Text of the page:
This course is an overview of the process of human communication, with special emphasis on analyzing communication patterns. Students learn skills designed to improve interactions in family, social, and professional settings. The course also addresses effective listening, pacing, attending, making value judgments, summarizing, probing, empathy, handling emotions, perception checking, and conflict management. Hindrances to effective communication are also discussed.
This course covers concepts of algebra. Topics include a review of linear equations and inequalities, systems of linear equations, coordinate geometry, and graphing techniques; exponential and polynomial functions and applications; factoring and applications; rational expressions and applications; roots and radicals; and quadratic equations. Prerequisite: MAT 099 or passing of placement exams.
This course introduces students to basic statistics and the applications of Microsoft Excel to statistics. Topics include manipulation of data, single variable graphs and statistics, probability distributions, and inferences, among others. The course also includes discussions on statistical thinking and understanding, and numerical summaries of data.
This course consists of reading and analyzing selected works of American literature from the Colonial Period through the Civil War. This course focuses on literature utilizing a historical perspective. The objective of the course is to introduce students to various types of American Literature, including, but not limited to Native American Literature, slave narratives, literature of exploration and settlement, women’s literature, and literature by other early American poets and writers. Prerequisite: ENG 101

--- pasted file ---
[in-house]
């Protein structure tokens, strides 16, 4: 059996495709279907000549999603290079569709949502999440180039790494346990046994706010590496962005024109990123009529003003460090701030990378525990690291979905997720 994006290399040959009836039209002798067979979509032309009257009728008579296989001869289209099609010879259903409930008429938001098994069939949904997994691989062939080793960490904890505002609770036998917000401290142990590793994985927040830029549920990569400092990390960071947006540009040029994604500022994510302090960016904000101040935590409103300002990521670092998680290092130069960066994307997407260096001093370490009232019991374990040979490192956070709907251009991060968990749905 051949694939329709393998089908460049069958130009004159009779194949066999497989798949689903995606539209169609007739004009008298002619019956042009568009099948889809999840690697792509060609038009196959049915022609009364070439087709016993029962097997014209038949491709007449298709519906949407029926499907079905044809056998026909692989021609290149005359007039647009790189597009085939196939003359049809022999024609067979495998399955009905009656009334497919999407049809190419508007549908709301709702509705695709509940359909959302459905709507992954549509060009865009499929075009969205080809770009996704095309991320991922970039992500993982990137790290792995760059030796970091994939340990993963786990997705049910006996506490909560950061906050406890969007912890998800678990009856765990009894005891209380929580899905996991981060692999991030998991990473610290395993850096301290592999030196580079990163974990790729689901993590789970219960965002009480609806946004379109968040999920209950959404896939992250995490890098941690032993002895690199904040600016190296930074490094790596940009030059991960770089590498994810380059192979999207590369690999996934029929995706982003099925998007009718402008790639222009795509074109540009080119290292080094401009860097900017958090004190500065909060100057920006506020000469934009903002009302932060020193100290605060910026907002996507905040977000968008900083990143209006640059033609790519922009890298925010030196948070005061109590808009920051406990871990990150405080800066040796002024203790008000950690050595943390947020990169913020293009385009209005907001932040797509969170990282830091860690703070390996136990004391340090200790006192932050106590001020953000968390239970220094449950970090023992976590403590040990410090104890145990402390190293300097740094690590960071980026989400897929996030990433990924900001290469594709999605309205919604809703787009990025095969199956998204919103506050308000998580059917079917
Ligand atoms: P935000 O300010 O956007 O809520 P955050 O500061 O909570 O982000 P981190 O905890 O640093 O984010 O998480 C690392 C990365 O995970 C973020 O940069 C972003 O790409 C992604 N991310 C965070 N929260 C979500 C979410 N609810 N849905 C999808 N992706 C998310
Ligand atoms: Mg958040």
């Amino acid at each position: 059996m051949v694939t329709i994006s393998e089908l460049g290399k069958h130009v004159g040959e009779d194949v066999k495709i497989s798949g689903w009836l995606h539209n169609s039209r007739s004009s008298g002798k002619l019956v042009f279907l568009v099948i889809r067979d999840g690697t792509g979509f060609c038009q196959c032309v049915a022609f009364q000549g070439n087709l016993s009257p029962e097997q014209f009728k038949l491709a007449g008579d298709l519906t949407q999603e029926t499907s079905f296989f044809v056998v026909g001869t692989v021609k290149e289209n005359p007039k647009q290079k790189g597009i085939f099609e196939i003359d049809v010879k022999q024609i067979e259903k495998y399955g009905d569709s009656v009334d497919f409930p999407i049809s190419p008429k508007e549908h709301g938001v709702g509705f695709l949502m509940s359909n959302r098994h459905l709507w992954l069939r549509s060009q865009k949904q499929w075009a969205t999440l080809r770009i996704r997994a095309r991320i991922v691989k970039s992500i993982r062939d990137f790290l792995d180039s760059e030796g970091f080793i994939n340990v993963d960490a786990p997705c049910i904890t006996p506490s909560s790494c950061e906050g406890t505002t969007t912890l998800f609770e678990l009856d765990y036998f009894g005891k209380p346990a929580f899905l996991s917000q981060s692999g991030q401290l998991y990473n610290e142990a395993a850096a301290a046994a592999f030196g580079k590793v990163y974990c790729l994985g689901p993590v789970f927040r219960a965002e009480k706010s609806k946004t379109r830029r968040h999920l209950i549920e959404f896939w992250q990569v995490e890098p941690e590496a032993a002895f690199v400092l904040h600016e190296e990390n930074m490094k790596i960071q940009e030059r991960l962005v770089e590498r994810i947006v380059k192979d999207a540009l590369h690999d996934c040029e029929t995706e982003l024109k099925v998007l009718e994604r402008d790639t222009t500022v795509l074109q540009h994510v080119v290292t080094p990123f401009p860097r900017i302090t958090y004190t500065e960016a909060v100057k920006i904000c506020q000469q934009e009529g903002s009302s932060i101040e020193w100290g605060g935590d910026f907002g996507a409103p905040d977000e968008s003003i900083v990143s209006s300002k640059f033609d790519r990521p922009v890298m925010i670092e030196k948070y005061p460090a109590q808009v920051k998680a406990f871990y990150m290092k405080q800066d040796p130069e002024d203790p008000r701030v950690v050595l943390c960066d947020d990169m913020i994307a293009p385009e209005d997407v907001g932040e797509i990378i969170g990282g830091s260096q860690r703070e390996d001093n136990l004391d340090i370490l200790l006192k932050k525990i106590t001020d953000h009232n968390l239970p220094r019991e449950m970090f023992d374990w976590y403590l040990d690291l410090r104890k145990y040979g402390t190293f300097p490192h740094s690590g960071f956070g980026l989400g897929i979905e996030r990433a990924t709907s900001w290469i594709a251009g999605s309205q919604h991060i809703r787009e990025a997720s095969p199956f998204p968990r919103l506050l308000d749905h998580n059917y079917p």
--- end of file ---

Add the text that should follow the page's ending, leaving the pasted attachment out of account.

This course examines ethical dilemmas resulting from advances in medical technology, and discusses ways of analyzing these dilemmas in the light of ethical theories. Issues include abortion, euthanasia and the right to die, in-vitro fertilization, genetic screening and engineering, and allocation of scarce medical resources, among others.
This course introduces students to global health issues and challenges, programs, and policies. Topics and discussions include analysis of current and emerging global health issues and priorities, major global initiatives for health and disease prevention, and current and past global health problems brought about by poverty, international conflicts, health inequity, and other factors.